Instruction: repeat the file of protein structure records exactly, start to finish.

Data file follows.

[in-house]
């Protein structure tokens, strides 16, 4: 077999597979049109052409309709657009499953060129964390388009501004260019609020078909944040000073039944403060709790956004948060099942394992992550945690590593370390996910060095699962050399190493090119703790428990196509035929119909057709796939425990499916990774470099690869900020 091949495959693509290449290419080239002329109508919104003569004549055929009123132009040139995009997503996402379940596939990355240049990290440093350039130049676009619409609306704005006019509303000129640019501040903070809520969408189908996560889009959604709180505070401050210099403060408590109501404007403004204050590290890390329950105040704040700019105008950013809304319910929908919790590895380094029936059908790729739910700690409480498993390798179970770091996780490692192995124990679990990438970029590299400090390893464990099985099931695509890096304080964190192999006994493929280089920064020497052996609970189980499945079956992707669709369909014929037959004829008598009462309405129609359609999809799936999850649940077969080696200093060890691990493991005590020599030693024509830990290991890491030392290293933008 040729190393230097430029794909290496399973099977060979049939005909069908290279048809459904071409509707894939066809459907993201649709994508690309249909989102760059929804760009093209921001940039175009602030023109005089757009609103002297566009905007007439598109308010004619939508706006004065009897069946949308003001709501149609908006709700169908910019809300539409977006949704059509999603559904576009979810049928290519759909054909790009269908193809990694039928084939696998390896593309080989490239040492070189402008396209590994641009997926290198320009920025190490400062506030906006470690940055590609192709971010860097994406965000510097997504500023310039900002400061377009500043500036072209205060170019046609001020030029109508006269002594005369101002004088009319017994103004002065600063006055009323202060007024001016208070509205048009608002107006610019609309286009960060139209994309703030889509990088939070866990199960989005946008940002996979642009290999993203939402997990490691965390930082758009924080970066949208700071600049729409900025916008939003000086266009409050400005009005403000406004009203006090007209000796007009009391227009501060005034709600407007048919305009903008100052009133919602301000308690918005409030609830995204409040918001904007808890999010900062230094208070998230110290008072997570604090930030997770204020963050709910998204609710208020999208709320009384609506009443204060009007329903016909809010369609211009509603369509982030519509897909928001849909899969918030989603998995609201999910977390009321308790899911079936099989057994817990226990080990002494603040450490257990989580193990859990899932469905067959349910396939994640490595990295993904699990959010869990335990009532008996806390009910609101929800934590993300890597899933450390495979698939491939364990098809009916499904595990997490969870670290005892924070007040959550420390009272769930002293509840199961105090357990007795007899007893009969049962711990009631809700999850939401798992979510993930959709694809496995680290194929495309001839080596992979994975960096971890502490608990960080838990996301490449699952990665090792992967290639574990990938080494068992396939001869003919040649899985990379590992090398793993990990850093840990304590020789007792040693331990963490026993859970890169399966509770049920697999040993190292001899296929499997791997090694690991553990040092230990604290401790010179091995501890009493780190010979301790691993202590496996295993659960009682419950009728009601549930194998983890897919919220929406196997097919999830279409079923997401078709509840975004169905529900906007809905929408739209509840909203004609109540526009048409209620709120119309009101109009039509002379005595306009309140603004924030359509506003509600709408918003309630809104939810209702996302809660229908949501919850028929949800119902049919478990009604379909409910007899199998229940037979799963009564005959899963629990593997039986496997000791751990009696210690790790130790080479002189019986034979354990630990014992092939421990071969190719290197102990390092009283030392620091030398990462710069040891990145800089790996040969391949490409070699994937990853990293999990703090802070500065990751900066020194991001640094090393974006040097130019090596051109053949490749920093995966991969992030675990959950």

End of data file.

[in-house]
């Protein structure tokens, strides 16, 4: 077999597979049109052409309709657009499953060129964390388009501004260019609020078909944040000073039944403060709790956004948060099942394992992550945690590593370390996910060095699962050399190493090119703790428990196509035929119909057709796939425990499916990774470099690869900020 091949495959693509290449290419080239002329109508919104003569004549055929009123132009040139995009997503996402379940596939990355240049990290440093350039130049676009619409609306704005006019509303000129640019501040903070809520969408189908996560889009959604709180505070401050210099403060408590109501404007403004204050590290890390329950105040704040700019105008950013809304319910929908919790590895380094029936059908790729739910700690409480498993390798179970770091996780490692192995124990679990990438970029590299400090390893464990099985099931695509890096304080964190192999006994493929280089920064020497052996609970189980499945079956992707669709369909014929037959004829008598009462309405129609359609999809799936999850649940077969080696200093060890691990493991005590020599030693024509830990290991890491030392290293933008 040729190393230097430029794909290496399973099977060979049939005909069908290279048809459904071409509707894939066809459907993201649709994508690309249909989102760059929804760009093209921001940039175009602030023109005089757009609103002297566009905007007439598109308010004619939508706006004065009897069946949308003001709501149609908006709700169908910019809300539409977006949704059509999603559904576009979810049928290519759909054909790009269908193809990694039928084939696998390896593309080989490239040492070189402008396209590994641009997926290198320009920025190490400062506030906006470690940055590609192709971010860097994406965000510097997504500023310039900002400061377009500043500036072209205060170019046609001020030029109508006269002594005369101002004088009319017994103004002065600063006055009323202060007024001016208070509205048009608002107006610019609309286009960060139209994309703030889509990088939070866990199960989005946008940002996979642009290999993203939402997990490691965390930082758009924080970066949208700071600049729409900025916008939003000086266009409050400005009005403000406004009203006090007209000796007009009391227009501060005034709600407007048919305009903008100052009133919602301000308690918005409030609830995204409040918001904007808890999010900062230094208070998230110290008072997570604090930030997770204020963050709910998204609710208020999208709320009384609506009443204060009007329903016909809010369609211009509603369509982030519509897909928001849909899969918030989603998995609201999910977390009321308790899911079936099989057994817990226990080990002494603040450490257990989580193990859990899932469905067959349910396939994640490595990295993904699990959010869990335990009532008996806390009910609101929800934590993300890597899933450390495979698939491939364990098809009916499904595990997490969870670290005892924070007040959550420390009272769930002293509840199961105090357990007795007899007893009969049962711990009631809700999850939401798992979510993930959709694809496995680290194929495309001839080596992979994975960096971890502490608990960080838990996301490449699952990665090792992967290639574990990938080494068992396939001869003919040649899985990379590992090398793993990990850093840990304590020789007792040693331990963490026993859970890169399966509770049920697999040993190292001899296929499997791997090694690991553990040092230990604290401790010179091995501890009493780190010979301790691993202590496996295993659960009682419950009728009601549930194998983890897919919220929406196997097919999830279409079923997401078709509840975004169905529900906007809905929408739209509840909203004609109540526009048409209620709120119309009101109009039509002379005595306009309140603004924030359509506003509600709408918003309630809104939810209702996302809660229908949501919850028929949800119902049919478990009604379909409910007899199998229940037979799963009564005959899963629990593997039986496997000791751990009696210690790790130790080479002189019986034979354990630990014992092939421990071969190719290197102990390092009283030392620091030398990462710069040891990145800089790996040969391949490409070699994937990853990293999990703090802070500065990751900066020194991001640094090393974006040097130019090596051109053949490749920093995966991969992030675990959950």